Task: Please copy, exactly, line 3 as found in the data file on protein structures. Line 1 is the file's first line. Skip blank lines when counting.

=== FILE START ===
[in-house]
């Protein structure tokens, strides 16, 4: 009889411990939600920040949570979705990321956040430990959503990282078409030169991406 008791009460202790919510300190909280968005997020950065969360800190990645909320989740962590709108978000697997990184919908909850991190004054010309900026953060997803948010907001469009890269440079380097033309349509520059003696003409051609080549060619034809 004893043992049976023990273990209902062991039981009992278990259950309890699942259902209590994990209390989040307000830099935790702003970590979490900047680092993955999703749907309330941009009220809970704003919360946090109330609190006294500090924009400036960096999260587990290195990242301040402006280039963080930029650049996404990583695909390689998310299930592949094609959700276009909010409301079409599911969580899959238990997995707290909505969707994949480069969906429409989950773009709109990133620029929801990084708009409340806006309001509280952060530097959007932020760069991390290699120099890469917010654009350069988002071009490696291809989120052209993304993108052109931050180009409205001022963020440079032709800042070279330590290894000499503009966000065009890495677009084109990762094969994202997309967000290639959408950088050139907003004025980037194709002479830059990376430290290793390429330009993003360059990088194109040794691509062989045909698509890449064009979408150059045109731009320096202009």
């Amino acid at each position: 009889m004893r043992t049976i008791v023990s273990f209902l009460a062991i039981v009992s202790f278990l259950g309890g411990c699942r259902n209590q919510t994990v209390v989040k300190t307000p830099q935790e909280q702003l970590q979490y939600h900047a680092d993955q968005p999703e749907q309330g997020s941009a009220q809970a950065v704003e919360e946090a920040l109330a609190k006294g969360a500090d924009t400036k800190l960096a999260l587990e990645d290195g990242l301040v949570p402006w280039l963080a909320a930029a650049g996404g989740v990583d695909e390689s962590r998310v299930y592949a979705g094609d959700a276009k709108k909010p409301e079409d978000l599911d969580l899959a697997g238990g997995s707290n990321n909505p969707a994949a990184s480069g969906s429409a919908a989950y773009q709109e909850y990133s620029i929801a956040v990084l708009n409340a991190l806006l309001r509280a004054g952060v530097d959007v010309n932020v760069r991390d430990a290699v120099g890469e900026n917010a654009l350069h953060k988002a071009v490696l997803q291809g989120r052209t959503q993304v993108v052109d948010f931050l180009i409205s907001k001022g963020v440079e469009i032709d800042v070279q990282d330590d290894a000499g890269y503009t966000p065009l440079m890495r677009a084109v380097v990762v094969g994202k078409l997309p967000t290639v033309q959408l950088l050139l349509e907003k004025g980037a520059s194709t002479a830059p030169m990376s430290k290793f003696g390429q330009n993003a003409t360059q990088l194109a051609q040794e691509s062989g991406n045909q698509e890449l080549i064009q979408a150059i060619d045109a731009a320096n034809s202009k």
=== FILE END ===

């Amino acid at each position: 009889m004893r043992t049976i008791v023990s273990f209902l009460a062991i039981v009992s202790f278990l259950g309890g411990c699942r259902n209590q919510t994990v209390v989040k300190t307000p830099q935790e909280q702003l970590q979490y939600h900047a680092d993955q968005p999703e749907q309330g997020s941009a009220q809970a950065v704003e919360e946090a920040l109330a609190k006294g969360a500090d924009t400036k800190l960096a999260l587990e990645d290195g990242l301040v949570p402006w280039l963080a909320a930029a650049g996404g989740v990583d695909e390689s962590r998310v299930y592949a979705g094609d959700a276009k709108k909010p409301e079409d978000l599911d969580l899959a697997g238990g997995s707290n990321n909505p969707a994949a990184s480069g969906s429409a919908a989950y773009q709109e909850y990133s620029i929801a956040v990084l708009n409340a991190l806006l309001r509280a004054g952060v530097d959007v010309n932020v760069r991390d430990a290699v120099g890469e900026n917010a654009l350069h953060k988002a071009v490696l997803q291809g989120r052209t959503q993304v993108v052109d948010f931050l180009i409205s907001k001022g963020v440079e469009i032709d800042v070279q990282d330590d290894a000499g890269y503009t966000p065009l440079m890495r677009a084109v380097v990762v094969g994202k078409l997309p967000t290639v033309q959408l950088l050139l349509e907003k004025g980037a520059s194709t002479a830059p030169m990376s430290k290793f003696g390429q330009n993003a003409t360059q990088l194109a051609q040794e691509s062989g991406n045909q698509e890449l080549i064009q979408a150059i060619d045109a731009a320096n034809s202009k």